State Tax Snapshot: Do You Know Where Your Web Server Is?

Compliance requirements arising from the location of internet servers are among the most challenging issues to resolve, nearly a third of the tax executives polled by KPMG LLP said in a recent survey. This problem is made worse by another main finding of the survey: most tax professionals are generally not included in discussions with top management of other departments in their organizations to provide tax perspectives on cloud initiatives.

These findings will likely prove alarming to multistate companies given the aggressive stance many states are taking with respect to the income tax nexus implications of renting space on a third-party’s internet server. Officials from tax agencies in 25 states said renting space on a third party’s server that is located within their borders would result in nexus for an out-of-state corporation, according to the Bloomberg BNA 2012 Survey of State Tax Departments.  

A state might argue that having a website hosted on a server located in its jurisdiction takes up physical space and thereby creates a physical presence sufficient to warrant the imposition of income tax. Perhaps many jurisdictions would say that storing data on a server constitutes an “economic presence.”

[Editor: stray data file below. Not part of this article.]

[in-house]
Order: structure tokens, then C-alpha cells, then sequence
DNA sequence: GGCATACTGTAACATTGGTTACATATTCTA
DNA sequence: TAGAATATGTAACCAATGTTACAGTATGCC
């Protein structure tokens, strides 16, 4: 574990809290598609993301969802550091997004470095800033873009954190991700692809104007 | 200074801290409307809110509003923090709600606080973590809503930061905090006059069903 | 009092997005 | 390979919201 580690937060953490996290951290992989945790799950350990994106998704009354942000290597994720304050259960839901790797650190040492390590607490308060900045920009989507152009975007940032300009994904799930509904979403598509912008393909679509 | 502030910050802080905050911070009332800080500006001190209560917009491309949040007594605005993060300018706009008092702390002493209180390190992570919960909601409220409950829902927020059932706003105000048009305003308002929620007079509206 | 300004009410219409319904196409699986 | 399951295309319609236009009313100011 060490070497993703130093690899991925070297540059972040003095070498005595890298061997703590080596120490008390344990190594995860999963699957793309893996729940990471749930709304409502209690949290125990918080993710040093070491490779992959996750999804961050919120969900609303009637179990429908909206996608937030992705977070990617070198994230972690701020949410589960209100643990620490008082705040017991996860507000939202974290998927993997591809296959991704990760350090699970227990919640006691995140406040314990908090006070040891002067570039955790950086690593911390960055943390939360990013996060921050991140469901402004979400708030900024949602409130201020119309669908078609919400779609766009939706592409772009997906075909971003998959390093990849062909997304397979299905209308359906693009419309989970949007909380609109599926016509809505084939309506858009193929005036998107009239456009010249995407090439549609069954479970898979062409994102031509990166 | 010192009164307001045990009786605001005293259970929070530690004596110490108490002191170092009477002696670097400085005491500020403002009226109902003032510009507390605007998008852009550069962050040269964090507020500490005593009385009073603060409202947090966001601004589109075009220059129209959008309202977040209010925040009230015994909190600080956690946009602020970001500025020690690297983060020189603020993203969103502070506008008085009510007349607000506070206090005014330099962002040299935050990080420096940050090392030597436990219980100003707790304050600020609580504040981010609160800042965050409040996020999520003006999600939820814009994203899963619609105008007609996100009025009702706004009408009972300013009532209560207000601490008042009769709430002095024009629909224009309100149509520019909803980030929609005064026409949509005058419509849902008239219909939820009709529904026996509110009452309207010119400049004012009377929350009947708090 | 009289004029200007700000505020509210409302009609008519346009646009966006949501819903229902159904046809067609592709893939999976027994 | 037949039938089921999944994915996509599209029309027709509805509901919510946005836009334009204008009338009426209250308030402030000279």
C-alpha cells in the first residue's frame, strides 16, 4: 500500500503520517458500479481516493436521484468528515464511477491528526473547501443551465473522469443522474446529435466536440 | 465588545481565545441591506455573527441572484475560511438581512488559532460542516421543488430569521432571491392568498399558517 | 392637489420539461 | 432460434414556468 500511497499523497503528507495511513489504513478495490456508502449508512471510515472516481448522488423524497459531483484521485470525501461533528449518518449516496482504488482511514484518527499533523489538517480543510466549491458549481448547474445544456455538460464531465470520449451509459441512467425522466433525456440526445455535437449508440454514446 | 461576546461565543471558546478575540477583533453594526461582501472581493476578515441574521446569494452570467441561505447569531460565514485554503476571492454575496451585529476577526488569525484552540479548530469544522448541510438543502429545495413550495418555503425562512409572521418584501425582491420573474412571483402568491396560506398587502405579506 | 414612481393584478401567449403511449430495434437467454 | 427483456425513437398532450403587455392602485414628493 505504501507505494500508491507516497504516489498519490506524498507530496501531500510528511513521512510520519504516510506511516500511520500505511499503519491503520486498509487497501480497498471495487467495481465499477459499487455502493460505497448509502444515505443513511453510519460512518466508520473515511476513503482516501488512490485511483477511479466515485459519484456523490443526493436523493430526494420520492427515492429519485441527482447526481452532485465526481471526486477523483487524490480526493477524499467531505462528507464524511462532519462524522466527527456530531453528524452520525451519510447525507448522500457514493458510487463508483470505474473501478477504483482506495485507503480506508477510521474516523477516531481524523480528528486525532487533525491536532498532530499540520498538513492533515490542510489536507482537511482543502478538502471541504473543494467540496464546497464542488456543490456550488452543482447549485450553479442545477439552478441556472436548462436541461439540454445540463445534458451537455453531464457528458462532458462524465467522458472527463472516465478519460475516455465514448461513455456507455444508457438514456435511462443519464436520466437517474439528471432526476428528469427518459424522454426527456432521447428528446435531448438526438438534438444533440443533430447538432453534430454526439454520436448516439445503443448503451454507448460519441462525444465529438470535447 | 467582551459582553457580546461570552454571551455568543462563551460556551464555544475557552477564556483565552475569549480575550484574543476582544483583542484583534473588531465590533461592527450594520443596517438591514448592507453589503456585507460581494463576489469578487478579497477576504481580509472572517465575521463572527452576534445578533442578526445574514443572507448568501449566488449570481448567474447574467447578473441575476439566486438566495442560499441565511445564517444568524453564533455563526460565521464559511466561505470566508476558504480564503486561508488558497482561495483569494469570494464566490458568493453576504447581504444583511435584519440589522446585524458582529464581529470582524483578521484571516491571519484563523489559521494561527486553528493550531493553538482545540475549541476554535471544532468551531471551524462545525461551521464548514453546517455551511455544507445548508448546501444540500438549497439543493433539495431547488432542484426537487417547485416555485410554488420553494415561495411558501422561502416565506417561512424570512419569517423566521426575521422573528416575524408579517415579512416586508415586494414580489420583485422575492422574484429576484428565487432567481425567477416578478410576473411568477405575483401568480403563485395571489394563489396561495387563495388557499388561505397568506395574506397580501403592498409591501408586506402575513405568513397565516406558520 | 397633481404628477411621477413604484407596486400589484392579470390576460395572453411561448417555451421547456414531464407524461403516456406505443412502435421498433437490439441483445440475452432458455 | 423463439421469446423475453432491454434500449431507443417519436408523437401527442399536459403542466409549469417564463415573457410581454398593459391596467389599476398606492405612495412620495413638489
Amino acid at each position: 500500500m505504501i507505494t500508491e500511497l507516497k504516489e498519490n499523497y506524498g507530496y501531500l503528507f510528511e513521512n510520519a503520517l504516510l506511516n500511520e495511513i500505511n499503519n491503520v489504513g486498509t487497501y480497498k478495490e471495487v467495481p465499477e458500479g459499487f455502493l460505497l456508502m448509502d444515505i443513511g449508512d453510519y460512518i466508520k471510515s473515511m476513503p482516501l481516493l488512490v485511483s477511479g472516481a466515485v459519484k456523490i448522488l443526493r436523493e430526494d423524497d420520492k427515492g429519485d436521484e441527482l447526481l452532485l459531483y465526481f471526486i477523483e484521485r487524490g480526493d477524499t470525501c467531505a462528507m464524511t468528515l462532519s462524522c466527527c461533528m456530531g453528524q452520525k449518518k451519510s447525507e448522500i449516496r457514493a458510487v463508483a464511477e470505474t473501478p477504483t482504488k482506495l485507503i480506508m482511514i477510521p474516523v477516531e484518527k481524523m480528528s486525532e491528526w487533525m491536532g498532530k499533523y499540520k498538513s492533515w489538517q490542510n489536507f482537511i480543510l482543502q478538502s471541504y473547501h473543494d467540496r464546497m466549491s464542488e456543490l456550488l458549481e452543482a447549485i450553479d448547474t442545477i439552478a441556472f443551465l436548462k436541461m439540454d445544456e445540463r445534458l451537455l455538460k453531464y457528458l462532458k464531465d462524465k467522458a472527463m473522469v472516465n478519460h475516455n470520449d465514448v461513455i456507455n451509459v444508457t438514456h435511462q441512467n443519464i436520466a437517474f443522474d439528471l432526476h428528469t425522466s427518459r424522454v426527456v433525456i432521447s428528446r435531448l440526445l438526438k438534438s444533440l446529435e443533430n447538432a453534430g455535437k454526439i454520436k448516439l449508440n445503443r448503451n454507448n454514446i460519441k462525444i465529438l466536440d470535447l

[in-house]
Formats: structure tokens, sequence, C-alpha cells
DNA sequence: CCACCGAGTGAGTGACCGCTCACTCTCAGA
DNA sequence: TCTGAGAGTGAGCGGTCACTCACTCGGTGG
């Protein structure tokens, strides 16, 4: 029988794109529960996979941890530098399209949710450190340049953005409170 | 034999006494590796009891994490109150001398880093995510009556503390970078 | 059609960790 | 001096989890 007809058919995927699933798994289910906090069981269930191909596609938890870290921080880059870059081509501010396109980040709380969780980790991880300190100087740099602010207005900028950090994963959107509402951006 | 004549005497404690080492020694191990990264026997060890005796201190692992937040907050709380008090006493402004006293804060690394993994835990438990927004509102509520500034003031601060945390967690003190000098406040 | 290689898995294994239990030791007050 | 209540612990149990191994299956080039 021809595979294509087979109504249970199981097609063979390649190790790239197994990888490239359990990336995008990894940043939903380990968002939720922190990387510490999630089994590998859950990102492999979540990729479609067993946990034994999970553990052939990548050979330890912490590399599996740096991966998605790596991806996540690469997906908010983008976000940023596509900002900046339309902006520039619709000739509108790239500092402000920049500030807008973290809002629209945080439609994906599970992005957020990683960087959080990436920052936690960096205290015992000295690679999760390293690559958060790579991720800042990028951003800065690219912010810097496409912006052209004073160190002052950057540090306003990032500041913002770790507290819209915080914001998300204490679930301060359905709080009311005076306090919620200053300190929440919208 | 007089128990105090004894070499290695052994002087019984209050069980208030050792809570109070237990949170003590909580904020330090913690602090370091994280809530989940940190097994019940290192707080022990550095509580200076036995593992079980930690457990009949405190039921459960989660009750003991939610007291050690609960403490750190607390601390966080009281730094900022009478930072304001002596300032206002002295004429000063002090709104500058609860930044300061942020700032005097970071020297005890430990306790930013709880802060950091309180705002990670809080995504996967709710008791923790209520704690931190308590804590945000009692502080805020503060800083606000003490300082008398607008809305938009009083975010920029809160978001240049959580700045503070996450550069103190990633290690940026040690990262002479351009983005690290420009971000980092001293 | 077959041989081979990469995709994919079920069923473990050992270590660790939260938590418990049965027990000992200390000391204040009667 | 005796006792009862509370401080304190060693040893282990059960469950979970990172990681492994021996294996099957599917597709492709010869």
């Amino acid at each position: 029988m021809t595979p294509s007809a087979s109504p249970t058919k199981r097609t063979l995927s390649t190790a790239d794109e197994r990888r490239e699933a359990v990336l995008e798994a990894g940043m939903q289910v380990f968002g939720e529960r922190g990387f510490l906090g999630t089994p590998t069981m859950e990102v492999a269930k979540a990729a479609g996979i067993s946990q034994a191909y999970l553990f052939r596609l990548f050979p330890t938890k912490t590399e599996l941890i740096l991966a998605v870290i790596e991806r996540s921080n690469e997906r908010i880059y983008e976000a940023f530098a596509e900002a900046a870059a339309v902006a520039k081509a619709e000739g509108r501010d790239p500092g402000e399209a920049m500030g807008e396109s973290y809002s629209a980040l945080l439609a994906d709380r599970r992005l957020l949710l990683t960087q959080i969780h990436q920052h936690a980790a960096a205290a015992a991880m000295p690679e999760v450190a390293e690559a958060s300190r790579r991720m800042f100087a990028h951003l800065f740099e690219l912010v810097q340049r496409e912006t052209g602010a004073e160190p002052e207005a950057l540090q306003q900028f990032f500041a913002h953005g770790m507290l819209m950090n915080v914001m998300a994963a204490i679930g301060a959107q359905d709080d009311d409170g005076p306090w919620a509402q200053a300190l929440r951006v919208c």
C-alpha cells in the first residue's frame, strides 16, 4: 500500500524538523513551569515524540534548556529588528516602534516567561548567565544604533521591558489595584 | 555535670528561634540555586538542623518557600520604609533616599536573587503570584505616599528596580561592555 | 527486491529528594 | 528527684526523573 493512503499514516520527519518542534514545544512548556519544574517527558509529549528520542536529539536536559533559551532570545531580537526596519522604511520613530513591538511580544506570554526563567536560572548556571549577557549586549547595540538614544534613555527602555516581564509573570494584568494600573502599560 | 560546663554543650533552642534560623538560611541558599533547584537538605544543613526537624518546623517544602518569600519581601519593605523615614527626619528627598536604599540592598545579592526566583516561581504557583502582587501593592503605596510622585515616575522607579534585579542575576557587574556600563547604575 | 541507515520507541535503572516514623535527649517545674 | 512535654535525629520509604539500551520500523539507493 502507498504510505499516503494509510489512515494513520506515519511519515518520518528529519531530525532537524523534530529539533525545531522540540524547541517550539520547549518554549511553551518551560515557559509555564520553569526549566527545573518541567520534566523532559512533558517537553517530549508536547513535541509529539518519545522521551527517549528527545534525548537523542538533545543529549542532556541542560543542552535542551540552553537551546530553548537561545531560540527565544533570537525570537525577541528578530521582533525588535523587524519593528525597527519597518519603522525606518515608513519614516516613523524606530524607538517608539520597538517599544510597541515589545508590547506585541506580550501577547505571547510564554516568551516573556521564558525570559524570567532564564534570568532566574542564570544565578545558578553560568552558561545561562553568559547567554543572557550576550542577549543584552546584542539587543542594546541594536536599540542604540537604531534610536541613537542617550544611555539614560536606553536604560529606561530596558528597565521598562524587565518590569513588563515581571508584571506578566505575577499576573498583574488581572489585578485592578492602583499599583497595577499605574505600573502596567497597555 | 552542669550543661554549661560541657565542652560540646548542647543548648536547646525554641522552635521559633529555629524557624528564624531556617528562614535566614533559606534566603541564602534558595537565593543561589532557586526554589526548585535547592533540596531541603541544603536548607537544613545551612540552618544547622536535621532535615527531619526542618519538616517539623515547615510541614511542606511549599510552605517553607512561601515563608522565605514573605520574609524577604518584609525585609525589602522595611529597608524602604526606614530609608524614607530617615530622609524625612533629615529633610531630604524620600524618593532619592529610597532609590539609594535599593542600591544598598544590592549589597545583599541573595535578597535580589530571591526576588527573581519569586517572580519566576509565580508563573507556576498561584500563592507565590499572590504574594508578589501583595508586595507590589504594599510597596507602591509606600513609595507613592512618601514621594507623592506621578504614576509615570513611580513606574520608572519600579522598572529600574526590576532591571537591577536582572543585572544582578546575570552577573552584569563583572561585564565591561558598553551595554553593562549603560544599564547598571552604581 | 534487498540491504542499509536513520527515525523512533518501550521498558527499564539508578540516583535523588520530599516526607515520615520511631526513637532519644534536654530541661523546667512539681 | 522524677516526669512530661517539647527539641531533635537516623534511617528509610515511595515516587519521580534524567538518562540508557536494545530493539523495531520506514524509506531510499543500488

Also, states could refute arguments that a company lacks control over where its data is stored by pointing out that a corporation can specify the states where its data will be located in its contract with the third party.

 But at least one prominent state tax practitioner believes there is a crucial distinction between a taxpayer that owns a server within a state and a taxpayer that merely leases one. “For the most part when you sign up with a server company, you don't even know where the server is…,” said Ernst & Young LLP's Steven N.J. Wlodychak at Bloomberg BNA’s Advisory Board Roundtable at Georgetown Law Center. “You usually do not have any control over where that [data] is going to be hosted and so the website company could put it on one in Virginia or California,” he said.

“Contrast this result, however, if you own the server. That, to me, is a completely different ball game.  If you have a discreet, identifiable piece of equipment that is located in a state and that is yours, whether leased or owned, you have property in the state, you have a physical presence and so therefore you should be there," he added

The full results of the Bloomberg BNA’s Advisory Board Roundtable will be published later this month.

By Steven Roll

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